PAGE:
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Ethical Issues in Training


I am an experienced trainer, currently studying for an M.Ed in Training and Development.I am about to begin the research phase of my dissertation on 'Ethical Issues in Training and Development'.
I am interested in gaining input from a broad range of perspectives on the issues surrounding ethics in training.
lena jones

8 Responses

  1. Ethics in Training
    A few come to mind, specifically in regard to:

    evaluation – giving the bad news regarding outcomes and not what management wants to hear; being totally honest with evaluation outcomes; no conflicts of interest

    purchasing training – the usual things about fair dealing and competition come to mind; not accepting gratuities

    selecting people for courses – ensuring equity

    assessment – ensuring all students are treated equitably

    advancement and certification – being honest with students who don’t ‘cut the mustard’ rather than letting them go to a higher level of incompetence

    That should be a good start.

  2. Confidentiality
    Issues regarding confidentiality in training, what do you do as a trainer when participants clearly show bad practice or views against the value base of the organisation. In setting ground rules you make statements re confidentiality of information.

  3. Ethical issues
    I agree with everything Robin says.

    Also, here, we have to write training reports. I always stress to our trainers that everything should be positive. It’s very easy to be negative, even when saying something positive. For example, a trainer may write “This delegate will have no problems” – whilst what they are saying, in itself, is positive, it is said in a negative way. I try to get them to rephrase it as “This delegate will work well back at their desk”.

    We also try to make constructive criticism where criticism is required – eg for a delegate who is stuck in his ways and talks a lot we may write “Perhaps he could learn shortcuts for things he already knows how to do if he were to make notes during the course”

    Because of the Data Protection Act, delegates can ask to read what has been written about them, so it important that it is something that you wouldn’t mind reading if it were said about you.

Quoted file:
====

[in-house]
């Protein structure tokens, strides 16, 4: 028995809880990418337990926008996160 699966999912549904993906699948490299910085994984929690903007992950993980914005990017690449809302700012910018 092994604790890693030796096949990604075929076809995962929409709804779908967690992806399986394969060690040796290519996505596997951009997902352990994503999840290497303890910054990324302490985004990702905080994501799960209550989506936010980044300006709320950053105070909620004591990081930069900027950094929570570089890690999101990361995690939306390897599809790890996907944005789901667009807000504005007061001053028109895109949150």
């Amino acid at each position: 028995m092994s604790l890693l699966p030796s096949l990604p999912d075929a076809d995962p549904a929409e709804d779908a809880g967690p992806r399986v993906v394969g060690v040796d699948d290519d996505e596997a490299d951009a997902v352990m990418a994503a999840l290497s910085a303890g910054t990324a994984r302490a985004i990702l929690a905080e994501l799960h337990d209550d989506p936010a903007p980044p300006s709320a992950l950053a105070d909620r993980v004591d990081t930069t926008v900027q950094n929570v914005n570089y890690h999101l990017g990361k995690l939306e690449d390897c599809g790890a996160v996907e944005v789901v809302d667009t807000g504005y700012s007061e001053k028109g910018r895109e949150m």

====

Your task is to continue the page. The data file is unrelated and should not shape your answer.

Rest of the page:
4. Ethical issues in training
    Also, confidentiality in the following contexts. Personal information which participants reveal about themselves and/or their family, or sensitive information about their colleagues or employer. Also, significant information which you acquire about a course participant. For example, a colleague of mine was running a first aid course when one of the participants had a major epileptic fit. My colleague knew that this participant worked as a driver for the local Health Authority and this involved driving a patients’ mini-bus.

  5. Internal Department or External Provider?
    I agree with earlier comments but think that perhaps a distinction needs to be drawn between internal training departments and external training providers.

    I worked for many years in the former but am now running my own business which means selling (appropriate)training to pay the bills. From time to time this can place me in an ethical dilemma.

    For example, what about where the prospective client insists upon training or a style of training that we know is inappropriate or likely to be ineffective. Do we just think of the money and carry on, or do we, eventually, refuse the business?

    Do we claim to be able to deliver a particular type of training that we know we are not equipped to deliver or do we refer them to a better equipped rival?

    It may be that answers to these would be different according to how secure and established the business.

    Eventually we all have to compromise what we would like to deliver with what the client is prepared to receive according to the two major business pressures – time and money.

  6. Ethical issues in training
    Further to the issue of significant information which can be acquired about a course participant, a colleague of mine was attending a training event and volunteered the information that she was making fraudulent travel expenses claims. The trainer reported this which resulted in my colleague being dismissed. It transpired that she was making fraudulent caims in order to fund her drug addiction. The dilemma for the trainer was that she was also a colleague of the trainee.

  7. A minefield
    I think the sector in which T&D takes place has some relevance. My current ethichal dilemma is whether to pay a company to provide financial advice to staff and thereby assure some semblance of independence or to let someone come in for free in the hope of gaining business. If the latter, how do I choose. Yet in the health sector, it is perfectly allowable for a drug company to sponsor training.


  8. Ethical practice policies
    Public sector organisations, when inviting training providers to tender, often ask for a statement or policy of ethical practice. You might find some interesting material for your research by looking at these. Ours covers racial, gender and disability discrimination.
    Another point, especially in coaching/mentoring, and regarding the ethics of confidentiality, is being absolutely certain who your client is. For us, it is always the protege whether they are paying or not. Coaching sessions are confidential and we do not share anything with the client organisation – that is for the protege to do. We will not accept coaching assignments where sponsor organisations ask for feedback on those being coached.


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